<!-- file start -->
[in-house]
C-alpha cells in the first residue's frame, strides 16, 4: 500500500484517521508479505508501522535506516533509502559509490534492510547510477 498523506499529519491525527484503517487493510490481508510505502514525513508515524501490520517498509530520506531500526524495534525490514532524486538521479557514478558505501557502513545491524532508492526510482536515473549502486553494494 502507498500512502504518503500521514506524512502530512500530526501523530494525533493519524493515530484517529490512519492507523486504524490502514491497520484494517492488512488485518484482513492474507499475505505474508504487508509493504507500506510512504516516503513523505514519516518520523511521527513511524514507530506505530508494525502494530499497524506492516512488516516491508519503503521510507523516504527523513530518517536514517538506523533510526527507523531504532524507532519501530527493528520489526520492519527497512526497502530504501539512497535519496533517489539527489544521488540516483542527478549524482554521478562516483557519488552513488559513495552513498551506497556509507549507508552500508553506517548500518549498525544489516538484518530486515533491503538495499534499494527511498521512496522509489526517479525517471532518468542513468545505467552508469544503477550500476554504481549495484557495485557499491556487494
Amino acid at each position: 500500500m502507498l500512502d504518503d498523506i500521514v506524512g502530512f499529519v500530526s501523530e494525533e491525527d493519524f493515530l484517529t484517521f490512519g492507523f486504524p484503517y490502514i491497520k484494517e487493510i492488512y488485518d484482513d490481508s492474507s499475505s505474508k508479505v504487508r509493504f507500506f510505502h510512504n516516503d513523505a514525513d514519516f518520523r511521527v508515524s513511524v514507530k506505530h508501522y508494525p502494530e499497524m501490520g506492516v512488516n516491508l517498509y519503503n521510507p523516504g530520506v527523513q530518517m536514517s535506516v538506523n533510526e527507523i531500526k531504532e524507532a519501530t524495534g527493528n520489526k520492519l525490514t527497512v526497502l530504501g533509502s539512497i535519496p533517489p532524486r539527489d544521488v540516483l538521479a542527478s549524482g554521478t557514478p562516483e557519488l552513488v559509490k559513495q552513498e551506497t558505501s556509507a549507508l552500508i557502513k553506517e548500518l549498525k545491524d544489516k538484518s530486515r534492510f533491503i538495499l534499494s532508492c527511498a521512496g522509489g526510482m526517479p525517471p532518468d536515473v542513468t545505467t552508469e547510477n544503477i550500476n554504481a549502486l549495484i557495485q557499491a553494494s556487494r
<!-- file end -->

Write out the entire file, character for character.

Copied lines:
[in-house]
C-alpha cells in the first residue's frame, strides 16, 4: 500500500484517521508479505508501522535506516533509502559509490534492510547510477 498523506499529519491525527484503517487493510490481508510505502514525513508515524501490520517498509530520506531500526524495534525490514532524486538521479557514478558505501557502513545491524532508492526510482536515473549502486553494494 502507498500512502504518503500521514506524512502530512500530526501523530494525533493519524493515530484517529490512519492507523486504524490502514491497520484494517492488512488485518484482513492474507499475505505474508504487508509493504507500506510512504516516503513523505514519516518520523511521527513511524514507530506505530508494525502494530499497524506492516512488516516491508519503503521510507523516504527523513530518517536514517538506523533510526527507523531504532524507532519501530527493528520489526520492519527497512526497502530504501539512497535519496533517489539527489544521488540516483542527478549524482554521478562516483557519488552513488559513495552513498551506497556509507549507508552500508553506517548500518549498525544489516538484518530486515533491503538495499534499494527511498521512496522509489526517479525517471532518468542513468545505467552508469544503477550500476554504481549495484557495485557499491556487494
Amino acid at each position: 500500500m502507498l500512502d504518503d498523506i500521514v506524512g502530512f499529519v500530526s501523530e494525533e491525527d493519524f493515530l484517529t484517521f490512519g492507523f486504524p484503517y490502514i491497520k484494517e487493510i492488512y488485518d484482513d490481508s492474507s499475505s505474508k508479505v504487508r509493504f507500506f510505502h510512504n516516503d513523505a514525513d514519516f518520523r511521527v508515524s513511524v514507530k506505530h508501522y508494525p502494530e499497524m501490520g506492516v512488516n516491508l517498509y519503503n521510507p523516504g530520506v527523513q530518517m536514517s535506516v538506523n533510526e527507523i531500526k531504532e524507532a519501530t524495534g527493528n520489526k520492519l525490514t527497512v526497502l530504501g533509502s539512497i535519496p533517489p532524486r539527489d544521488v540516483l538521479a542527478s549524482g554521478t557514478p562516483e557519488l552513488v559509490k559513495q552513498e551506497t558505501s556509507a549507508l552500508i557502513k553506517e548500518l549498525k545491524d544489516k538484518s530486515r534492510f533491503i538495499l534499494s532508492c527511498a521512496g522509489g526510482m526517479p525517471p532518468d536515473v542513468t545505467t552508469e547510477n544503477i550500476n554504481a549502486l549495484i557495485q557499491a553494494s556487494r